"...Heavy water is essentially when you have water as H20. If you take the hydrogren out and you replace the hydtogen with a deuterium..that is the beginning of what you need to create bomb-like materials" - listen
"This reaction that you see-deuterium plus tritium-is the easiest reaction to get energy multiplication out of... the first thing you have to do is to trip the electrons off of them to make a plasma...once you get it above 10 or 11 million degrees kelvin you end up stripping the electrons anyway...there's a natural repulsive force between the two which is actually quite strong..." - listen
"...This helium nucleus has about 3 million electron volts and [the neutron] has about 15 million electron volts... It only takes a fraction of the percent of the mass converted to energy under Einstein's relation to yield so much energy...the energy multiplication can be as high as 450 to 1..." - listen
"In fission reactions, there are two kinds of neutrons that come out. There are prompt neutrons that come out as the process of the fission reaction itself and there are delayed neutrons that come out hundreds of milliseconds later. If you get the reaction with enough fissile material with enough enrichment, you don't need the delayed neutrons and then the energy can grow exponentially in a matter of hundreds of microseconds..." - listen
"The key with fission is there is something that is known as a critical mass... If you have enough fissile material and you put it together and its a critical mass, then essentially all you need is a single neutron that comes in or a cosmic ray or some energy source that comes in that starts a chain reaction and the reaction will grow uncontrollably."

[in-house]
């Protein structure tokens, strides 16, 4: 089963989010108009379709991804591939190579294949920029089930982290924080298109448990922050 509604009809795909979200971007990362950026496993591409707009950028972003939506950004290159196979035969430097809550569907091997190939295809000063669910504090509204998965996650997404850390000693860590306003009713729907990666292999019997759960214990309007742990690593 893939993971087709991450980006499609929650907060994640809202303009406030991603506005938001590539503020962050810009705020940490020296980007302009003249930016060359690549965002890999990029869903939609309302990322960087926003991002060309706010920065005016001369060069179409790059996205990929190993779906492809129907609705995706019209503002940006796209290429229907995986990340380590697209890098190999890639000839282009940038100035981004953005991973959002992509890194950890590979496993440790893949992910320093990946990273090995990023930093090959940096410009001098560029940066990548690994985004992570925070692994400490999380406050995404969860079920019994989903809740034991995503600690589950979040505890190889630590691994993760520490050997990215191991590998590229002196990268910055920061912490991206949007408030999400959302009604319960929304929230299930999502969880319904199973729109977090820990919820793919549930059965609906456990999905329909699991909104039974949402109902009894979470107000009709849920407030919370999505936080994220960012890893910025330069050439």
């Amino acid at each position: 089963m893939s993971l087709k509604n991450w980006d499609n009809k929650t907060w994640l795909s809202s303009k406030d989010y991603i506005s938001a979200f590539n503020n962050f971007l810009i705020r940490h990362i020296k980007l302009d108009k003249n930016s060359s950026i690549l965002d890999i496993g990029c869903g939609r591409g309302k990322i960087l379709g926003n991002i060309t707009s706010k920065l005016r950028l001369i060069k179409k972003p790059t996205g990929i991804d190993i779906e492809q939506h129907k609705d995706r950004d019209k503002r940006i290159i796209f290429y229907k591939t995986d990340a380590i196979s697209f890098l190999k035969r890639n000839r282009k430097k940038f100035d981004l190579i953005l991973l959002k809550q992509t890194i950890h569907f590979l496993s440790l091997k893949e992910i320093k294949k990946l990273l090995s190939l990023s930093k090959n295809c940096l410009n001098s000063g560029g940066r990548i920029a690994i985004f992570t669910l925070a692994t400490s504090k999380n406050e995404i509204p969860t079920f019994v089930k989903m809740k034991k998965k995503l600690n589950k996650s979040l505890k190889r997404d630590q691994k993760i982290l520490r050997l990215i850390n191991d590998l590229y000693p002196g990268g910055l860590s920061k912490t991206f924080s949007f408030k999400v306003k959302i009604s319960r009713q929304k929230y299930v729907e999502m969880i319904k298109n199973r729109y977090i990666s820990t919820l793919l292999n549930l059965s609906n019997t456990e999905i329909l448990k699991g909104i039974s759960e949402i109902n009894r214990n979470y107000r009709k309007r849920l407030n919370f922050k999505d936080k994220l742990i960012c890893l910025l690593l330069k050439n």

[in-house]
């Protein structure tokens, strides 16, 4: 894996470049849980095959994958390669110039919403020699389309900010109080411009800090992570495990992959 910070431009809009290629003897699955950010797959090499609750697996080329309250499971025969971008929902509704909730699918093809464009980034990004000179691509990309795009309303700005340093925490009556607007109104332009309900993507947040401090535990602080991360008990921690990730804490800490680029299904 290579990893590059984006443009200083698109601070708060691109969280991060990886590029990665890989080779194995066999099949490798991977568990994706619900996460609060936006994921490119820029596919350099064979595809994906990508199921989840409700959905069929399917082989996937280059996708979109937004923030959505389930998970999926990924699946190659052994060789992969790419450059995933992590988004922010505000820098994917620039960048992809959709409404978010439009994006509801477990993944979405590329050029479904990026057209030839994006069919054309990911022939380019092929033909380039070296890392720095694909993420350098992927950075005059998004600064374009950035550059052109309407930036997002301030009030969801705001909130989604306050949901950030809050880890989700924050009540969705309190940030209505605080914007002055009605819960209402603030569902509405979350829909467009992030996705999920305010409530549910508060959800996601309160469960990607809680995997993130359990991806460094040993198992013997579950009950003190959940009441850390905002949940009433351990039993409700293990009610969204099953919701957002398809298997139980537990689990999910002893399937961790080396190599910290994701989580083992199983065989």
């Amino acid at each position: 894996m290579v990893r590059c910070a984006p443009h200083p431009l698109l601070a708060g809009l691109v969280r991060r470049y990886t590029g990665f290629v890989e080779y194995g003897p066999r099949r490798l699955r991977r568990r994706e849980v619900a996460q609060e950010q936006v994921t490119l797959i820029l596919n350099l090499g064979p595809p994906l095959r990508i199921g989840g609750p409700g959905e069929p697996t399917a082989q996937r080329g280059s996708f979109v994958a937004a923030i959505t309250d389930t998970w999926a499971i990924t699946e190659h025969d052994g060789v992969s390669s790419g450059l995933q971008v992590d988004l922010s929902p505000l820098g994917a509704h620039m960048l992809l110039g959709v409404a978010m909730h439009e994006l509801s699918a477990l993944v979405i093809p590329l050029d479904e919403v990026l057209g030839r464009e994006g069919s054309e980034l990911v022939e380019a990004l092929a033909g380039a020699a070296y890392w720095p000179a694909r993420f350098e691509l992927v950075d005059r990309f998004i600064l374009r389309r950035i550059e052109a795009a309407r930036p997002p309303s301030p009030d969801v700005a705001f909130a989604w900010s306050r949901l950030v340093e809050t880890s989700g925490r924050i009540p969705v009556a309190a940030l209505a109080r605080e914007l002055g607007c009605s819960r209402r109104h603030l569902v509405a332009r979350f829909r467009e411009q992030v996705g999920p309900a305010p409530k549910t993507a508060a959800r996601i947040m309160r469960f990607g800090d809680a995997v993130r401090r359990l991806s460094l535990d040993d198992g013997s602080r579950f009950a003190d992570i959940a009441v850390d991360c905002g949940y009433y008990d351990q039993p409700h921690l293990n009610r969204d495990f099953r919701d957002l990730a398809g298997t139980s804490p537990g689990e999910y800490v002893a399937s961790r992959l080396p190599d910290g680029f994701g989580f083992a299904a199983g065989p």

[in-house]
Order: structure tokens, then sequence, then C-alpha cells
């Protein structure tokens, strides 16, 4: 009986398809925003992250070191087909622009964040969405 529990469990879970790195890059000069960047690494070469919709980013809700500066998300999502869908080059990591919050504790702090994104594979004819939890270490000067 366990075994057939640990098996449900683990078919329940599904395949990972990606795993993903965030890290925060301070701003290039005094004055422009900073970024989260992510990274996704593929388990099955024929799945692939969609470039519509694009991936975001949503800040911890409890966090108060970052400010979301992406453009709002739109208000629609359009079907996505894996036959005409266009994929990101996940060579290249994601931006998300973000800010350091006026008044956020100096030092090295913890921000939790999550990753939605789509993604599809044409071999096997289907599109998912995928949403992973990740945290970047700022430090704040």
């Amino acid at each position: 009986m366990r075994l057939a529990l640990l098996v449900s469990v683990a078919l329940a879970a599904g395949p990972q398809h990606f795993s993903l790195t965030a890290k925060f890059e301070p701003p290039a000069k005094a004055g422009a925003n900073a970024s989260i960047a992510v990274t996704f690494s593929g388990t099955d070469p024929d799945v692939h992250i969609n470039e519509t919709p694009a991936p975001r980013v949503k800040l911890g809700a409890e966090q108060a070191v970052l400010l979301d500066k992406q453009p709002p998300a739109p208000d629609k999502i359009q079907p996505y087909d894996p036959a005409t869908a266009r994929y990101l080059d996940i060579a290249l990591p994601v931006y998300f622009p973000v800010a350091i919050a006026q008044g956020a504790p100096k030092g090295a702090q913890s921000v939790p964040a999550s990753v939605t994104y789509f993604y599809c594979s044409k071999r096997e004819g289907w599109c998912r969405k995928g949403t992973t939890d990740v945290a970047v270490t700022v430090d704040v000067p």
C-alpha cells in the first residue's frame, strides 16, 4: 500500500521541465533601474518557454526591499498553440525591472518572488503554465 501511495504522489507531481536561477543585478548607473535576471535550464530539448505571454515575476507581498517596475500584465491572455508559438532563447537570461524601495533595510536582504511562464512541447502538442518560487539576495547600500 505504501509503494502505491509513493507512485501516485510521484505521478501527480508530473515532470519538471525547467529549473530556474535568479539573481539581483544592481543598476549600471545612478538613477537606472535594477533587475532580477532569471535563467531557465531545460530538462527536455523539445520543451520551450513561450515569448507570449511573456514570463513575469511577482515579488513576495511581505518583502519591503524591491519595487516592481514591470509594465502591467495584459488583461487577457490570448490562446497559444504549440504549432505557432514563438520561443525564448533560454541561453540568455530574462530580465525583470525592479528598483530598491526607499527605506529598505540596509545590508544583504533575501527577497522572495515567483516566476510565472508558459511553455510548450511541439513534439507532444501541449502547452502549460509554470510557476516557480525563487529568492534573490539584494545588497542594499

"The cartel got their act together and was really successful at controlling the amount of gas that was sent around the world. There was a large increase in fusion research, that was in the '76-'77 timeframe..." - listen
"..This is the piece of TFTR that they used as practice for the decommissioning. Because they put tritium in TFTR and it became radioactive, they wanted to practice to make sure that they could minimize the spread of tritium when they were decommissioning it..." - listen
"Back in the mid-90's... we had all kinds of problems with our deficit and our debt... all kinds of research went down... fusion was one of the groups that got hard hit. The message that we got from DOE and the administration, mostly Congress... was that 'we think you're doing interesting research, but the project you're projecting is too expensive...'" - listen
Description of the NSTX Control Room - listen
"...What you have is you're looking at the outside of the vacuum vessel... the containment unit... if you stripped it all away, then you have a basic vacuum vessel and the plasma is inside that vacuum vessel..." - listen
"...The prospect of heating something up to 100 million Kelvin-If you have to conceive of how you would do it... How would you do it?"
"The annual operating budget of NSTX is about $30 million... Each day is worth half a million dollars." - listen
Tritium is radioactive and has a certain halflife, so then you have to run decontamination procedures... ne of the Obig advantages over fission is that you do create radioactive materials with fusion but they don't stay around as long, not like thousands of years in fission power plants." - listen [tritium.mp3]
"You continually fuel it with several different ways..." - listen
"The goal is to create a reactor based on what we've learned in the last 50 years of fusion research... that is scheduled to be built by 2016... We'll learn enough from that that we'll be able to make a demonstration reactor... something in the range of 50 years from now. At the earliest, maybe 35 years..." - listen
"There is a reasonably high degree of confidence that something that looks like ITER will produce net amounts of power...that it'll work..." - listen
"...With nucelar power, its going to be an important element in our future. Its hard to get around that... By and large, I think we can overcome those hurdles - the safety hurdles." - listen
"Make sure that you get as much math and physics as you can. Math is critical in trying to understand what we do here... Physics, you have to make sure to take..." - listen
"You have to more or less go to graduate school if you want to become on the scientific staff..." - listen